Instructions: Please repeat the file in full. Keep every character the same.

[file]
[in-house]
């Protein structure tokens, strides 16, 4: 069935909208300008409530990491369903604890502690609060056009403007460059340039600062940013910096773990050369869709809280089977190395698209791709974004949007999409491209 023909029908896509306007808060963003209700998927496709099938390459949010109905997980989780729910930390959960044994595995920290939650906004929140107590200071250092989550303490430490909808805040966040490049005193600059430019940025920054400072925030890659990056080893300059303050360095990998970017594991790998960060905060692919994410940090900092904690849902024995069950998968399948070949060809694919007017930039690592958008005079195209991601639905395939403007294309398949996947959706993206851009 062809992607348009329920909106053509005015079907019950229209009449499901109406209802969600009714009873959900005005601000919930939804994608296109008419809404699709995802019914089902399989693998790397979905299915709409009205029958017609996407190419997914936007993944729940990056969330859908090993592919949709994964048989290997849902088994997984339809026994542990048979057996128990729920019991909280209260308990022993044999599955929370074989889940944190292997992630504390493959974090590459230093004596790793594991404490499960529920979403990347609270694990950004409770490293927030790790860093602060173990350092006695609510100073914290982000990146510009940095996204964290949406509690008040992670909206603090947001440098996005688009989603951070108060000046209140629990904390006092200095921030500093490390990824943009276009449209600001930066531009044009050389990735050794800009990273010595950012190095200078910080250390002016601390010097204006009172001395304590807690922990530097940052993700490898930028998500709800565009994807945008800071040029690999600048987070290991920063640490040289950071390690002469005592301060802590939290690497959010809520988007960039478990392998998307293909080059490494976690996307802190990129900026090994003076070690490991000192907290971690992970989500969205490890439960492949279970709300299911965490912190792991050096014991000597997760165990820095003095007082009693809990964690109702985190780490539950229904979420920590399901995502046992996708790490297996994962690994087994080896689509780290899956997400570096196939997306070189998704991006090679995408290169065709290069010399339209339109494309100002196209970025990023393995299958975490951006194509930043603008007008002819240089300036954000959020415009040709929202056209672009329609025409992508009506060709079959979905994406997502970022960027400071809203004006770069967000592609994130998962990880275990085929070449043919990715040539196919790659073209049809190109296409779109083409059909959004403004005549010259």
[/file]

[in-house]
């Protein structure tokens, strides 16, 4: 069935909208300008409530990491369903604890502690609060056009403007460059340039600062940013910096773990050369869709809280089977190395698209791709974004949007999409491209 023909029908896509306007808060963003209700998927496709099938390459949010109905997980989780729910930390959960044994595995920290939650906004929140107590200071250092989550303490430490909808805040966040490049005193600059430019940025920054400072925030890659990056080893300059303050360095990998970017594991790998960060905060692919994410940090900092904690849902024995069950998968399948070949060809694919007017930039690592958008005079195209991601639905395939403007294309398949996947959706993206851009 062809992607348009329920909106053509005015079907019950229209009449499901109406209802969600009714009873959900005005601000919930939804994608296109008419809404699709995802019914089902399989693998790397979905299915709409009205029958017609996407190419997914936007993944729940990056969330859908090993592919949709994964048989290997849902088994997984339809026994542990048979057996128990729920019991909280209260308990022993044999599955929370074989889940944190292997992630504390493959974090590459230093004596790793594991404490499960529920979403990347609270694990950004409770490293927030790790860093602060173990350092006695609510100073914290982000990146510009940095996204964290949406509690008040992670909206603090947001440098996005688009989603951070108060000046209140629990904390006092200095921030500093490390990824943009276009449209600001930066531009044009050389990735050794800009990273010595950012190095200078910080250390002016601390010097204006009172001395304590807690922990530097940052993700490898930028998500709800565009994807945008800071040029690999600048987070290991920063640490040289950071390690002469005592301060802590939290690497959010809520988007960039478990392998998307293909080059490494976690996307802190990129900026090994003076070690490991000192907290971690992970989500969205490890439960492949279970709300299911965490912190792991050096014991000597997760165990820095003095007082009693809990964690109702985190780490539950229904979420920590399901995502046992996708790490297996994962690994087994080896689509780290899956997400570096196939997306070189998704991006090679995408290169065709290069010399339209339109494309100002196209970025990023393995299958975490951006194509930043603008007008002819240089300036954000959020415009040709929202056209672009329609025409992508009506060709079959979905994406997502970022960027400071809203004006770069967000592609994130998962990880275990085929070449043919990715040539196919790659073209049809190109296409779109083409059909959004403004005549010259």